• The incommensurability of the mystical with the sensory-intellectual consciousness is also the ultimate reason why we have to exclude visions and voices, telepathy, precognition, and clairvoyance from the category of the mystical.
    • p. 13.
  • The most important, the central characteristic in which all fully developed mystical experiences agree, and which in the last analysis is definitive of them and serves to mark them off from all other kinds of experiences, is that they involve the apprehension of an ultimate nonsensuous unity in all things, a oneness or a One to which neither the sense nor the reason can penetrate.
    • p. 14
The most important, the central characteristic in which all fully developed mystical experiences agree, and which in the last analysis is definitive of them and serves to mark them off from all other kinds of experiences, is that they involve the apprehension of an ultimate nonsensuous unity in all things, a oneness or a One to which neither the sense nor the reason can penetrate.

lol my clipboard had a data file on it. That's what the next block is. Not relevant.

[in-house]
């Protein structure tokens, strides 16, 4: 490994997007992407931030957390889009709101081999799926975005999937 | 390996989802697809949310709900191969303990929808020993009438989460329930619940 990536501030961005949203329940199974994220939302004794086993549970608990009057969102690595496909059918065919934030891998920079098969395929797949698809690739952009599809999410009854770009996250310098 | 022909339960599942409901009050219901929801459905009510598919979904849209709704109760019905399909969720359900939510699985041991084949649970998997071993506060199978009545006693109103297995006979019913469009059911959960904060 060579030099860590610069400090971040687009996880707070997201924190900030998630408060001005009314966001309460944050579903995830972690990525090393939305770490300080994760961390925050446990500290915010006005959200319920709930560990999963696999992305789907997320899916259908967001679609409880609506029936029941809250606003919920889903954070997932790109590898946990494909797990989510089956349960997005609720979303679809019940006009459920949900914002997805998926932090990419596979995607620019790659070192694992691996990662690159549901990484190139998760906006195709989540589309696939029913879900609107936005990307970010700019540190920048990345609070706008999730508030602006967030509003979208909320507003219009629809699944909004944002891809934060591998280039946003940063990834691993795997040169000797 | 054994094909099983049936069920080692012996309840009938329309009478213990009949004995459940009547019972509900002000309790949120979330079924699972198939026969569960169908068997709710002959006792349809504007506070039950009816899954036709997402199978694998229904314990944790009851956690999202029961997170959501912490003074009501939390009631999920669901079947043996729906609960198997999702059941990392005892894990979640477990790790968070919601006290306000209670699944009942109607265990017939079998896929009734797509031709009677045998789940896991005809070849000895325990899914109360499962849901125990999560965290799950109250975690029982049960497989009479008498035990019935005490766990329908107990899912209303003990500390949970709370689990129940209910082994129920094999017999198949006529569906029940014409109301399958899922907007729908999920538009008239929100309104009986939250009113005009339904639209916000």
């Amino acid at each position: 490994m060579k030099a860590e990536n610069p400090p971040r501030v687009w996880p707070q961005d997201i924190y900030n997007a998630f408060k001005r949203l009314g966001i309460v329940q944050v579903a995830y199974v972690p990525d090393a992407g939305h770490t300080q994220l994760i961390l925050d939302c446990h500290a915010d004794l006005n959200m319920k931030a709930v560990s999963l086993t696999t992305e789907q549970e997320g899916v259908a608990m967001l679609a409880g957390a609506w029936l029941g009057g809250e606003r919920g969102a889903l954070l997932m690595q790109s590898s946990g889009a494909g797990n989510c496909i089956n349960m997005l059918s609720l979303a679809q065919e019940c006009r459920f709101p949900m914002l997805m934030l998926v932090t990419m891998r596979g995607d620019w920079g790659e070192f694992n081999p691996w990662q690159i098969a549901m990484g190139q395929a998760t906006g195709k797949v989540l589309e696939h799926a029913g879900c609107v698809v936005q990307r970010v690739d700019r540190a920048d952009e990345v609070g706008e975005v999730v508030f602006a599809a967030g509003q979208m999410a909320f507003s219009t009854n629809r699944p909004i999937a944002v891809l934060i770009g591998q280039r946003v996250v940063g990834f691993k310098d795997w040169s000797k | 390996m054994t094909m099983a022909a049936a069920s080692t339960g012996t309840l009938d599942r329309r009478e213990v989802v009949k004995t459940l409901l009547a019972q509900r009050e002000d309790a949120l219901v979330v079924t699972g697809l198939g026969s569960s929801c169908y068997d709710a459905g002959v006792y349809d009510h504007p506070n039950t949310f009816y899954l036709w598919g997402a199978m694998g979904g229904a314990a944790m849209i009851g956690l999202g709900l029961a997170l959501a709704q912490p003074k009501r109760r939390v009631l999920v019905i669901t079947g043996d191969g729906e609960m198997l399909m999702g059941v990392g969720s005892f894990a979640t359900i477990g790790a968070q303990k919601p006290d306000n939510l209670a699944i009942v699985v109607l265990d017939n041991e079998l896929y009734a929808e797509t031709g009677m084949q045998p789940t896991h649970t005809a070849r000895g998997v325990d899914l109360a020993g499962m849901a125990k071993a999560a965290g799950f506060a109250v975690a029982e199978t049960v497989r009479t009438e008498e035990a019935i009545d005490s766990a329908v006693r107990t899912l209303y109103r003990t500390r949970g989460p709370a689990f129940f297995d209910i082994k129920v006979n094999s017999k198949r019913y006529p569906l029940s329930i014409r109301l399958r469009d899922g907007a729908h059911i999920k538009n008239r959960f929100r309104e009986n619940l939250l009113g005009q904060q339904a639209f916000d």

• Mystics more often than not avoid direct reference to themselves.
    • p. 20.
  • It is certainly the case that there can exist an atheistic mysticism, a mystical experience naked and not clothed in any religious garb.
    • p. 24.
  • Thus we see that mysticism naturally, though not necessarily, becomes intimately associated with whatever is the religion of the culture in which it appears.
    • p. 25.
  • And in the end it is because of mysticism that it is possible to say that “no man is an island” and that on the contrary every man is “a part of the main.”
    • p. 27.

External links[edit]